So it’s interesting that as we move toward the top of the Sight & Sound‘s Best Films list for 2012 (both the general and the directors’ selections), we find two films at number three that focus almost exclusively on the end of life. In the perennial pick for Greatest of All Time—Citizen Kane—we watch as a dying man utters some mysterious last words. The rest of the film is a quasi-mystery remade as part character study, part epic example of the American dream in disarray. Charles Foster Kane, our William Randolph Hearst substitute, grows from a boy of privilege to a mighty newspaperman. Along the way, he learns that money doesn’t solve problems, that friendship can’t be finagled or bought, and that love comes quickly and exits just as quietly. In between, power and corruption lead to loneliness. By the finale, our elderly icon is wandering his massive mansion, depressed and defeated.


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Wednesday, Sep 26, 2012
With wealth comes privilege, and entitlement, and nowhere is this more obvious than in the films featured at number four as part of Sight & Sound's Best Films of All Time list.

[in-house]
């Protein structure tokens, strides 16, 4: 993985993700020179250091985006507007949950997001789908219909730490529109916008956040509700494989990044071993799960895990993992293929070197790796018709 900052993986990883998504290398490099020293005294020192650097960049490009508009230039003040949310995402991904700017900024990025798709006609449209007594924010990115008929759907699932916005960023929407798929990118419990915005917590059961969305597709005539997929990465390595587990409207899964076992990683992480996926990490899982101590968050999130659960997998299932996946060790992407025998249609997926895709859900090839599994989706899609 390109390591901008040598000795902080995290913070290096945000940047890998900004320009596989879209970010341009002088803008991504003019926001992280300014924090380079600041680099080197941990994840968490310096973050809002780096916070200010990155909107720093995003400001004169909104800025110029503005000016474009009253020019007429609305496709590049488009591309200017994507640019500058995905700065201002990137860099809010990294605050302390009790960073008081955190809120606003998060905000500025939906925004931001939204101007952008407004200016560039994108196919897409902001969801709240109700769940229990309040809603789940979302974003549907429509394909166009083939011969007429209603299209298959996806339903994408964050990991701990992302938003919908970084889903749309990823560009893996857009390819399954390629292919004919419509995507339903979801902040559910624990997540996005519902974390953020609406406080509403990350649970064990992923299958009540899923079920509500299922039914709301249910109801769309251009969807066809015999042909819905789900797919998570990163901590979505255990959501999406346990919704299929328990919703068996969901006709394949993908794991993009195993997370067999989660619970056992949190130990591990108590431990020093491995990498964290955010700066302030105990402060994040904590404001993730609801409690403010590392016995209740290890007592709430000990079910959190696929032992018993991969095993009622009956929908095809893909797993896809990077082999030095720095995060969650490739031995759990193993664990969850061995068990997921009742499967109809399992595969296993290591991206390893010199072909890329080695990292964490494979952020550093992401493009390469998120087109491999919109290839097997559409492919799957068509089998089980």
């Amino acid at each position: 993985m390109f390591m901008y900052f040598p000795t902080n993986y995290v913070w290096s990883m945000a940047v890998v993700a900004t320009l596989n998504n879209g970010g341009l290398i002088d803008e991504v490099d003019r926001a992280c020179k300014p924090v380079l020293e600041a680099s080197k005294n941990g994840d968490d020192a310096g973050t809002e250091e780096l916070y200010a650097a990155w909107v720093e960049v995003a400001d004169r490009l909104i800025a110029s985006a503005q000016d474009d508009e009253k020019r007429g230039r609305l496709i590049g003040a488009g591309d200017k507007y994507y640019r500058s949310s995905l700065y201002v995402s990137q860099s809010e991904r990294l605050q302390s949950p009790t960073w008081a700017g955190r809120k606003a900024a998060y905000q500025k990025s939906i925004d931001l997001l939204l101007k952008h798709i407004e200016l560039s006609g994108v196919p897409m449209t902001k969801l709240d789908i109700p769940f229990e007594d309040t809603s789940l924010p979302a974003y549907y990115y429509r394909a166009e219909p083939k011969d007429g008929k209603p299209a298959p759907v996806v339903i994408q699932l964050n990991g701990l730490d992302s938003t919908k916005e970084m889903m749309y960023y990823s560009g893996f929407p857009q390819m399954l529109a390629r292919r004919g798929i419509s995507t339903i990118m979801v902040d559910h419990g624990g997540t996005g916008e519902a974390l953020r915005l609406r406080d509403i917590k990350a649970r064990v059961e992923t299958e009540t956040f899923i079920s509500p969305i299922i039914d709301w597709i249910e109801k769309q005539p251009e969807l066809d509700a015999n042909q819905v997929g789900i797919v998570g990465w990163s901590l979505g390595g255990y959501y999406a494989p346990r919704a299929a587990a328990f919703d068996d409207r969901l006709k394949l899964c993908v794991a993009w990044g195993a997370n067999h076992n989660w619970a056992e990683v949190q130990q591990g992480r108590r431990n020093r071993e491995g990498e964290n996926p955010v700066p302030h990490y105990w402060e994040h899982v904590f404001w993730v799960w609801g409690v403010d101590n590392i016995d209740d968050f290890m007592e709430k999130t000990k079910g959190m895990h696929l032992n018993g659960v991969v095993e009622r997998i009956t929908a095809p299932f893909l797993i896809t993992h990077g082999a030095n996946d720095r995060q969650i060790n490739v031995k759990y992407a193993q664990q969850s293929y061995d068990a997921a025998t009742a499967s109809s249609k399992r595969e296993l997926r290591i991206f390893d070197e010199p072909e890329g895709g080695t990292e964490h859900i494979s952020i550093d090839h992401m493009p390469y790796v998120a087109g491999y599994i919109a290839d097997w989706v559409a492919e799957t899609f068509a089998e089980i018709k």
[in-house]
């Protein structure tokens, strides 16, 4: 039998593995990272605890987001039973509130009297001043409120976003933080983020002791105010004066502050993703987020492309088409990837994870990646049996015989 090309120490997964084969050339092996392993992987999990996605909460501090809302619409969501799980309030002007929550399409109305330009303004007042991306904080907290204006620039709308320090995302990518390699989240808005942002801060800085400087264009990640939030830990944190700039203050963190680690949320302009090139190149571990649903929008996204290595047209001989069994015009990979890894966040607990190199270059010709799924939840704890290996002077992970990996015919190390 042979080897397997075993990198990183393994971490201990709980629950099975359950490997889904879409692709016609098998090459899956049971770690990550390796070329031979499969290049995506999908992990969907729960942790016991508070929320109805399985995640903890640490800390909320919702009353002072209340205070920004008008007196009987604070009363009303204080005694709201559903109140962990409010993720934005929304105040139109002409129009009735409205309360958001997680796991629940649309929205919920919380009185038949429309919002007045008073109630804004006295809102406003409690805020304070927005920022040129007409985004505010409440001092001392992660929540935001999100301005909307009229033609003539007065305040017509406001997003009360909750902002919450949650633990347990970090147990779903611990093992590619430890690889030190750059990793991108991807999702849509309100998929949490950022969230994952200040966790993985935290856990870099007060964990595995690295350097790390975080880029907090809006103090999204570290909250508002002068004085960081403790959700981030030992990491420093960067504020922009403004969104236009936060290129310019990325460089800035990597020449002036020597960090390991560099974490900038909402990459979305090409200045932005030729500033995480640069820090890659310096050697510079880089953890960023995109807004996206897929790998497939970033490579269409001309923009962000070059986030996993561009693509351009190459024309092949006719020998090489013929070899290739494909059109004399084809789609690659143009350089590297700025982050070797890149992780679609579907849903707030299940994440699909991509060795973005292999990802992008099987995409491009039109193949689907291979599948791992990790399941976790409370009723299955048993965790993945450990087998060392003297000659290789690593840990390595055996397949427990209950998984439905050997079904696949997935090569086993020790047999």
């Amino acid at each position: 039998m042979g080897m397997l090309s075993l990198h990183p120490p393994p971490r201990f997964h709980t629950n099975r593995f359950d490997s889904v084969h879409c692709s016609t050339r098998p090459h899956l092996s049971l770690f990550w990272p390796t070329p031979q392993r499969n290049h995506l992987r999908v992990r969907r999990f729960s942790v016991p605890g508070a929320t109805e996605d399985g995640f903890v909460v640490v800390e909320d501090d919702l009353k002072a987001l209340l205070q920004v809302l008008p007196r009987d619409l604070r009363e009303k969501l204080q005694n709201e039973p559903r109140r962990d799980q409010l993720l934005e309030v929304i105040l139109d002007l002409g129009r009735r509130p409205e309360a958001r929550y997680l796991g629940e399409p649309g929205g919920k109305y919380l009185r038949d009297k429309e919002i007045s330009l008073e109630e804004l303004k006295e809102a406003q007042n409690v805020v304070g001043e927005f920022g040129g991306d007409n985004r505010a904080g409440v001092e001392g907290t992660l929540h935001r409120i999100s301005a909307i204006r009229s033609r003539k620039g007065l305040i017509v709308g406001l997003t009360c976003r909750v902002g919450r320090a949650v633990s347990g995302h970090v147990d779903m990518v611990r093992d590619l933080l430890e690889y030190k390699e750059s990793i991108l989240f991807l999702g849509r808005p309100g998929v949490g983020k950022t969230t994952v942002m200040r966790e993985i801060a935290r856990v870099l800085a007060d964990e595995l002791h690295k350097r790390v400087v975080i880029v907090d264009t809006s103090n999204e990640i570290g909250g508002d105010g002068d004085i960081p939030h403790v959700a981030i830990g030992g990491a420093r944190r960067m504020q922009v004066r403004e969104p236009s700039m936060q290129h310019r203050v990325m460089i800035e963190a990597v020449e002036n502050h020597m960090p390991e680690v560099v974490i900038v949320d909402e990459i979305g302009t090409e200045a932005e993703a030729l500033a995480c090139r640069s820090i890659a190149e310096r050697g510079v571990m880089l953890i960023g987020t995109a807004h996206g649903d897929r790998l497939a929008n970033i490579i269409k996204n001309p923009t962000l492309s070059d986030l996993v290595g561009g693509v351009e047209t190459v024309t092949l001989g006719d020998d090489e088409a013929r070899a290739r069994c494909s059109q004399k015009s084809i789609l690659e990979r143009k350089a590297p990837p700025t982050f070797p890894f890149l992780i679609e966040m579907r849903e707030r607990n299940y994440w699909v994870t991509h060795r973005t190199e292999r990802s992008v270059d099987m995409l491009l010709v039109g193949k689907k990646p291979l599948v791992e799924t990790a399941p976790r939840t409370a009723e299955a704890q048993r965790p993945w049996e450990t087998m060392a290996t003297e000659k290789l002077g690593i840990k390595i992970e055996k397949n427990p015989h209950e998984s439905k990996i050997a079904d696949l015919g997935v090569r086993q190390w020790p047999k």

With privilege comes perspective. Of course, it’s almost always self-serving and insular. F. Scott Fitzgerald argued that the rich are “different”, and for the most part, the famous writer was right. Stripped of all the everyday cares that come with most of life (money, property, class), they tend to concentrate on meaningless minutia. It’s as if they have to invent problems in order to seem more ‘normal’, more ‘real’. Now, granted, this tends to be a gross overgeneralization. One imagines a world of wealthy people who scoff at the superficial complaints of their brothers and sisters in affluence. On the other hand, the media loves to make out like greenback bandits, bashing the prosperous and the well-healed because of the perceived disconnect between those who have… and the rest of us.


Nowhere is this truer than in film, which finds seemingly divergent and energetic ways of making the affluent pay of their particular lack of selflessness. In fact, we can look at the two choices sitting at number four on Sight & Sound‘s recent Best Films of All Time list (Rules of the Game overall, the previously cited 8 & 1/2, now for the directors) to witness such a wide aesthetic swatch. As noted before, Federico Fellini’s semi-autobiographical statement about an artist in freefall doesn’t dwell on the mechanics of making movies as much as the spoiled man sitting at the middle of this amazing fictional career. Trying to balance things between a wife, mistress, producers and the press, our harried hero escapes, running away in hopes of finding perspective, and the reason he is having such problems.